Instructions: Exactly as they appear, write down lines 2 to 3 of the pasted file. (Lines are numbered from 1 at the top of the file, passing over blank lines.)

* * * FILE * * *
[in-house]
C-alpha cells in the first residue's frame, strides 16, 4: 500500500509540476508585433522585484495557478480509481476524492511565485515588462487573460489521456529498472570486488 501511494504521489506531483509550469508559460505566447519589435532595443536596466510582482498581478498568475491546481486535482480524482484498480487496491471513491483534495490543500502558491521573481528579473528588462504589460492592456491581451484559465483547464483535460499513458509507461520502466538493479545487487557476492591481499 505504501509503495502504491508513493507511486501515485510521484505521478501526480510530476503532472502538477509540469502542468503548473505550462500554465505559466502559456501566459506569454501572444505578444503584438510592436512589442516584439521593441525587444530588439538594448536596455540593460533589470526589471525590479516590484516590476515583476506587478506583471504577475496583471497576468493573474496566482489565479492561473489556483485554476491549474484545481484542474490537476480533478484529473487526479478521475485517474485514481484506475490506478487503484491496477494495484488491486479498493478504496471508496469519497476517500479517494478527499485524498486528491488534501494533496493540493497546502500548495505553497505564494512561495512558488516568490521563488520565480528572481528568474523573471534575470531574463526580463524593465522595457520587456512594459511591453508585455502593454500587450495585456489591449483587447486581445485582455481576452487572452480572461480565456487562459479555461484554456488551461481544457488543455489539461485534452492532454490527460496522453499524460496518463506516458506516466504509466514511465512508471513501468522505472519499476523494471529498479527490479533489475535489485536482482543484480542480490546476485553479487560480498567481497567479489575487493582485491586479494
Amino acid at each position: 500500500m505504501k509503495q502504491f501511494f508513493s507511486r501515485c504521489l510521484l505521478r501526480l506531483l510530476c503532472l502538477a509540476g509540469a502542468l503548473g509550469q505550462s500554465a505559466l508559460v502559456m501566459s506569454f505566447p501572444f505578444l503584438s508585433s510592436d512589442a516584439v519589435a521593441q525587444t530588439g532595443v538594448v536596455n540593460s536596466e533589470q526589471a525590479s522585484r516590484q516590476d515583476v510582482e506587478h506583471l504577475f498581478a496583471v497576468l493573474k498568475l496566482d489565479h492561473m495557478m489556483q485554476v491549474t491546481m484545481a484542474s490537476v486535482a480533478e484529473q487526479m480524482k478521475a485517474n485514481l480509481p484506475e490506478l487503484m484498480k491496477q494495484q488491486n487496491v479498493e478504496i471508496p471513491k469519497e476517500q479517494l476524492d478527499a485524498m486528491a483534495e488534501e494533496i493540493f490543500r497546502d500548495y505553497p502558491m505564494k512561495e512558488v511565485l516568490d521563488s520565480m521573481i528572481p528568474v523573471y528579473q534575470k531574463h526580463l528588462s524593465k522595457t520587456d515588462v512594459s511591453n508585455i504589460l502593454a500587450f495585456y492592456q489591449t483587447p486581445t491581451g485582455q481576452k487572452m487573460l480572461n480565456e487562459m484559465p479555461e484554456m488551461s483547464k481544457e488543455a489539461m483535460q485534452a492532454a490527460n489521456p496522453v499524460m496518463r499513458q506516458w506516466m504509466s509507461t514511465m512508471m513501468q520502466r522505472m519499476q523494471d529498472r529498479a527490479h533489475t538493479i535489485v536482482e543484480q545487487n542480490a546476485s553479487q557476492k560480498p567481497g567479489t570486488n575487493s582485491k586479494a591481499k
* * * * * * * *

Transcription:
C-alpha cells in the first residue's frame, strides 16, 4: 500500500509540476508585433522585484495557478480509481476524492511565485515588462487573460489521456529498472570486488 501511494504521489506531483509550469508559460505566447519589435532595443536596466510582482498581478498568475491546481486535482480524482484498480487496491471513491483534495490543500502558491521573481528579473528588462504589460492592456491581451484559465483547464483535460499513458509507461520502466538493479545487487557476492591481499 505504501509503495502504491508513493507511486501515485510521484505521478501526480510530476503532472502538477509540469502542468503548473505550462500554465505559466502559456501566459506569454501572444505578444503584438510592436512589442516584439521593441525587444530588439538594448536596455540593460533589470526589471525590479516590484516590476515583476506587478506583471504577475496583471497576468493573474496566482489565479492561473489556483485554476491549474484545481484542474490537476480533478484529473487526479478521475485517474485514481484506475490506478487503484491496477494495484488491486479498493478504496471508496469519497476517500479517494478527499485524498486528491488534501494533496493540493497546502500548495505553497505564494512561495512558488516568490521563488520565480528572481528568474523573471534575470531574463526580463524593465522595457520587456512594459511591453508585455502593454500587450495585456489591449483587447486581445485582455481576452487572452480572461480565456487562459479555461484554456488551461481544457488543455489539461485534452492532454490527460496522453499524460496518463506516458506516466504509466514511465512508471513501468522505472519499476523494471529498479527490479533489475535489485536482482543484480542480490546476485553479487560480498567481497567479489575487493582485491586479494
Amino acid at each position: 500500500m505504501k509503495q502504491f501511494f508513493s507511486r501515485c504521489l510521484l505521478r501526480l506531483l510530476c503532472l502538477a509540476g509540469a502542468l503548473g509550469q505550462s500554465a505559466l508559460v502559456m501566459s506569454f505566447p501572444f505578444l503584438s508585433s510592436d512589442a516584439v519589435a521593441q525587444t530588439g532595443v538594448v536596455n540593460s536596466e533589470q526589471a525590479s522585484r516590484q516590476d515583476v510582482e506587478h506583471l504577475f498581478a496583471v497576468l493573474k498568475l496566482d489565479h492561473m495557478m489556483q485554476v491549474t491546481m484545481a484542474s490537476v486535482a480533478e484529473q487526479m480524482k478521475a485517474n485514481l480509481p484506475e490506478l487503484m484498480k491496477q494495484q488491486n487496491v479498493e478504496i471508496p471513491k469519497e476517500q479517494l476524492d478527499a485524498m486528491a483534495e488534501e494533496i493540493f490543500r497546502d500548495y505553497p502558491m505564494k512561495e512558488v511565485l516568490d521563488s520565480m521573481i528572481p528568474v523573471y528579473q534575470k531574463h526580463l528588462s524593465k522595457t520587456d515588462v512594459s511591453n508585455i504589460l502593454a500587450f495585456y492592456q489591449t483587447p486581445t491581451g485582455q481576452k487572452m487573460l480572461n480565456e487562459m484559465p479555461e484554456m488551461s483547464k481544457e488543455a489539461m483535460q485534452a492532454a490527460n489521456p496522453v499524460m496518463r499513458q506516458w506516466m504509466s509507461t514511465m512508471m513501468q520502466r522505472m519499476q523494471d529498472r529498479a527490479h533489475t538493479i535489485v536482482e543484480q545487487n542480490a546476485s553479487q557476492k560480498p567481497g567479489t570486488n575487493s582485491k586479494a591481499k